Using Anger to Fight Your Eating Disorder

Posted by on Nov 13, 2014

Anger and Anorexia

Anger has become a regular topic in my life since starting treatment for my eating disorder. Entire group therapy sessions are dedicated to it: How did your parents exhibit anger? What was your experience of their anger? How do you express anger now? Do you allow yourself to feel it at all?

I’ve learned from these groups that many people with eating disorders are like me in that they are reluctant — sometimes downright refuse — to express anger. For the most part, this is a learned behavior. Growing up, I experienced anger in my family as the steam in a pressure cooker: the lid stayed on until it burst through and sprayed boiling liquid everywhere. The message I internalized as a result was: 1) Anger is loud and unpredictable, and 2) Negative emotions should not be exhibited.

But if you have ever attempted to bottle your emotions, then you know that in the long run it doesn’t work. They always find a way to declare themselves, whether as a blast of energy, like the exploding pressure cooker, or disguised as something else — like an eating disorder.

I had been escaping into ED-induced numbness for so long that by the time I started treatment I’d all but stopped feeling entirely. I insisted that I wasn’t angry or depressed — my life would be perfect, I swore, if it weren’t for my compulsive desire to lose weight in unhealthy amounts. But once I began to eat normally and regain the energy that my starving mind and body needed, the emotions emerged. And this time, I couldn’t use my eating disorder to restrain them.

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  1. Wow! This is a great article. Right now I am trying to learn to deal with other people’s anger. I am terrified of it. I have always swallowed the fear because I never want to rock the boat. It is so hard to speak up and say the right thing. It is so much easier to shut down. I have not dealt with my anger yet. I often do not know how I feel. My therapist is trying to teach me to check in with my body in order to determine if I am anxious, angry or anything. I have to make a conscientious effort to actually know how I am feeling. Are my muscles tense, am I nauseous, these are things I have to ask myself. Then I have to figure out why I feel this way. It is a lot of work, but it is so worth it. I hope some day I will be able to harness my own anger as you have.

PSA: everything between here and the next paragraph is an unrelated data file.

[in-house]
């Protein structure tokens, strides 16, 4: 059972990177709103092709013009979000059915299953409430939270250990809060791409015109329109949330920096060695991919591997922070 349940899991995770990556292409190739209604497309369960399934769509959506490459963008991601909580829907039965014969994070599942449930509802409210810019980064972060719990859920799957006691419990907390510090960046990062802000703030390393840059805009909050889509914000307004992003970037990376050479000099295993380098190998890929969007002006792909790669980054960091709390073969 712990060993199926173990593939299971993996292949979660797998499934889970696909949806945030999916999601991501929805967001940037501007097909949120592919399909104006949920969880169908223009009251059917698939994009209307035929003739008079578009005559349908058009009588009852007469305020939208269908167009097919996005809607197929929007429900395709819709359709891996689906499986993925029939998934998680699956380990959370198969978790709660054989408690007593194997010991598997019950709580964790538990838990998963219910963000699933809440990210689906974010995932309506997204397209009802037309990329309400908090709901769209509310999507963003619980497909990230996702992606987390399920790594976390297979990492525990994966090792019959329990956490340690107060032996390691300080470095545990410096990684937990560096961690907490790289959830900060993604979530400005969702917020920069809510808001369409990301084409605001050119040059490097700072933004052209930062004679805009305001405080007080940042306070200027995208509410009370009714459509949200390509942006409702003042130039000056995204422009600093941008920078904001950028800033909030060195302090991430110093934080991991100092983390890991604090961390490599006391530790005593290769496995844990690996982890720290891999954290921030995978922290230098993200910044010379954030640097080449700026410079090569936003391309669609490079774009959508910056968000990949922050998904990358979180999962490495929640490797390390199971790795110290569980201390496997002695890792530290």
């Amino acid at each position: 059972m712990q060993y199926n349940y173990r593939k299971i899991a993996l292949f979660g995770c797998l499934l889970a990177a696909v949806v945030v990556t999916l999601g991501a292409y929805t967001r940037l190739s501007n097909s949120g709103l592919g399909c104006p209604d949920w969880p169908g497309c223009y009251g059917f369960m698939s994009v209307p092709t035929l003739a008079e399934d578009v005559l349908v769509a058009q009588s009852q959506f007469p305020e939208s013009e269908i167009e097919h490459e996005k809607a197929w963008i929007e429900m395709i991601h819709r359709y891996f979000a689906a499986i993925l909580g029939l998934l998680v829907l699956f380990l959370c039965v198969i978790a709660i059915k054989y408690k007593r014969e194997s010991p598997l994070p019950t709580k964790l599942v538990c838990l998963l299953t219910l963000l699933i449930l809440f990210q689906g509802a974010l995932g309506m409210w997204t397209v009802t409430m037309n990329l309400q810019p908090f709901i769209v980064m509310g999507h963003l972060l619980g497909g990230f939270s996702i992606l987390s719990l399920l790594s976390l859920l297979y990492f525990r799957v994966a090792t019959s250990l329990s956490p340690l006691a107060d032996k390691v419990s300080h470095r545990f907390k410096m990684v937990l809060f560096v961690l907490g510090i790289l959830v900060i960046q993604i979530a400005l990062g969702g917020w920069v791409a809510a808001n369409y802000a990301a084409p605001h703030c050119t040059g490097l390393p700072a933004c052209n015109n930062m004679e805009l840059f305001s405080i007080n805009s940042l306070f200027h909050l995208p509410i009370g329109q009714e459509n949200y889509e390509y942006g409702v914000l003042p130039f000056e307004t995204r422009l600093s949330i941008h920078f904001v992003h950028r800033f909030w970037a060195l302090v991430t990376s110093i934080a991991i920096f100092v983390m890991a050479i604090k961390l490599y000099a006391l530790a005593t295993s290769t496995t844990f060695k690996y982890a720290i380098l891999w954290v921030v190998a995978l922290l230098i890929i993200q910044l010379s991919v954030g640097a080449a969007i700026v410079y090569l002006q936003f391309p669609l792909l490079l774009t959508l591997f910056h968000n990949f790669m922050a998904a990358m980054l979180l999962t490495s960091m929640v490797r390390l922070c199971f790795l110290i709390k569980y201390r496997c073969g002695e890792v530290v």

• Hi Robin,

      Thank you so much for your comment. Just based on what you said here, I’m confident that someday soon you definitely will conquer and harness your anger. Recognizing how you react to and express anger is half the battle — so the fact that you are working so hard on that alone is really great. I, too, was really confused the first time that my therapist told me to check in with my body. I literally had no idea what she was talking about. And I still struggle with that. But that’s why we practice! And yes, it is so worth it.

      Keep fighting — you’re doing great 🙂
      <3 Joanna